note :: not common
i'm assuming that the fact that i get these calls is related to the fact that i live fairly close to a traditionally jewish neighbourhood, but it really does not instill me with confidence in yahweh's powers of discernment. after all, you'd think that he'd know that a girl with the last name macdonald, which is basically latin for "scottish nutjob", is not one of the chosen people. evidently, the great creator is outsourcing to the wrong team.

however, i will say that these calls are kind of fascinating. i mean, i'm used to people trying to sell me credit cards or insurance, but a ticket on the express bus to paradise? that does seem like the kind of thing someone like me should be interested in buying [since i'm not getting in any other way]. oh and the express ticket occasionally comes with a chance to win a condo in jerusalem and $25,000. but i'd really only be in it for the salvation.

i'm getting up the courage to call them back and ask a few questions about their policies. i'm figuring that if $12 a month is good for boundless love, maybe $3 would be enough for a divine pat on the head. or maybe a one-time donation could be good for limited time protection. i mean, since the guy they have calling is such a stereotype, i would assume that i'm being invited to haggle, right? 

dom doesn't really seem to appreciate the intrinsic hilarity of these "nuisance" calls the way that i do. his advice is usually something kind of "practical" like "don't answer the phone" or "call them and tell them to take you off their list". are you kidding? these guys are selling god's good graces for $12 a month. that's way cheaper than insurance! we'd have god looking after us for crying out loud. even the best insurance policies don't cover acts of god! what do you say to that?!? [actually, he usually doesn't say anything when i get this way. he just sort of nods and looks a little nervous about his future.]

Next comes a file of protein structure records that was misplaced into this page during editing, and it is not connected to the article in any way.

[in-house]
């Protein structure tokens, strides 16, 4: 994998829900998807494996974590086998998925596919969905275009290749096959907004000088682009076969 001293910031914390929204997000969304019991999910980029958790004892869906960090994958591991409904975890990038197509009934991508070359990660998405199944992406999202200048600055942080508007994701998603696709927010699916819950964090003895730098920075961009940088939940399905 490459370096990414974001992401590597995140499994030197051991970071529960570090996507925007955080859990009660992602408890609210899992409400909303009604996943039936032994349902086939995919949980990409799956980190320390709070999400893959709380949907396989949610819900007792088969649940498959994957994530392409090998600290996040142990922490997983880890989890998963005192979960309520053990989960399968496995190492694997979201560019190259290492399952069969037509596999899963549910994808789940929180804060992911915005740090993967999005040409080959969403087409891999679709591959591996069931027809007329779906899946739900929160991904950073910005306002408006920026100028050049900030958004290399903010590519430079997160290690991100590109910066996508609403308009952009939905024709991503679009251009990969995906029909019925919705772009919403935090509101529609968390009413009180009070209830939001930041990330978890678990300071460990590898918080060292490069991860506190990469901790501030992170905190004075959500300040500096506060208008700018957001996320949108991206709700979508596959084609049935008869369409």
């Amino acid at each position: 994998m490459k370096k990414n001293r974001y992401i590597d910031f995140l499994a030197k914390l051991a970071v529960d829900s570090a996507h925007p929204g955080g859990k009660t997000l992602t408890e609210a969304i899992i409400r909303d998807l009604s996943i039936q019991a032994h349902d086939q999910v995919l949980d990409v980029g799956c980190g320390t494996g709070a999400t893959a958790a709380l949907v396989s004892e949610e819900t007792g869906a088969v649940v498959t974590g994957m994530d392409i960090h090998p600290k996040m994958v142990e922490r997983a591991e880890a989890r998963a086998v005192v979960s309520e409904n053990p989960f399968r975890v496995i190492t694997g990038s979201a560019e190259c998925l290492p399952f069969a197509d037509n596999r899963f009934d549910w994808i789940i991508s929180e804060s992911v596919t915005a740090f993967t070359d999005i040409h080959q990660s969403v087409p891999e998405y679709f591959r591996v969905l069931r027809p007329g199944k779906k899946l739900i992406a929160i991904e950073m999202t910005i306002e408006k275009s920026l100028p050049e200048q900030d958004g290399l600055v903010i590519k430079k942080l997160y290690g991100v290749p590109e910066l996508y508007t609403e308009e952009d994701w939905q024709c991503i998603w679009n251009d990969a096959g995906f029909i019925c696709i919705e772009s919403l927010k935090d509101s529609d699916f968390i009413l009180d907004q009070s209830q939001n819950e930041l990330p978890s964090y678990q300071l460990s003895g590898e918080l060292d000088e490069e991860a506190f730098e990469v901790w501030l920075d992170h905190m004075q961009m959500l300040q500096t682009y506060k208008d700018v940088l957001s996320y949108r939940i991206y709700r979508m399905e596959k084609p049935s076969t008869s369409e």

sometimes, the message includes a web site address, but i really can't make out what the heck it's called. although i assume it's a yiddish name, it also sounds suspiciously like it could be something out of lovecraft, which makes me wonder whether or not some friend of mine hasn't set these people on me and has spent the last several months wondering when this blog post was going to appear.

i know that eventually i'll build up my nerve enough [or get drunk and silly enough, which is probably more likely] to call them back just because i so want to know what their pitch is like "live". and also because, if i could get them to yell and curse at me, it would be worth, like a thousand bonus points in the telemarketing game.


Biba said…
Very amusing reading! It made my morning.

I usually hang up on those guys trying to sell me stuff - I usually say that I don't have time and hang up. But your way sounds fun. I think I might try it next time.
flora_mundi said…
It is fun. It's also probably indicative of the fact that I have too much time on my hands. But I highly encourage others to waste as much of these people's time as possible.

as long as you're here, why not read more?


i keep seeing this ad for tictac candies:

am i the only one who finds the suicide bomber clown at the end a little unnerving? all the nice natural things like the bunny and the [extinct] woolly mammoth and the fruit get devoured by a trying-to-appear-nonthreatening-but-obviously-psychotic clown who then blows himself up. congratulations, tictac, i think this ad has landed you on about a dozen watch lists.

oh and by the way, showing me that your product will somehow cause my stomach to explode in a rainbow of wtf makes me believe that doing consuming tictacs would be a worse dietary decision than the time i ate two raw eggs and a half a bottle of hot sauce on a dare.

long suffering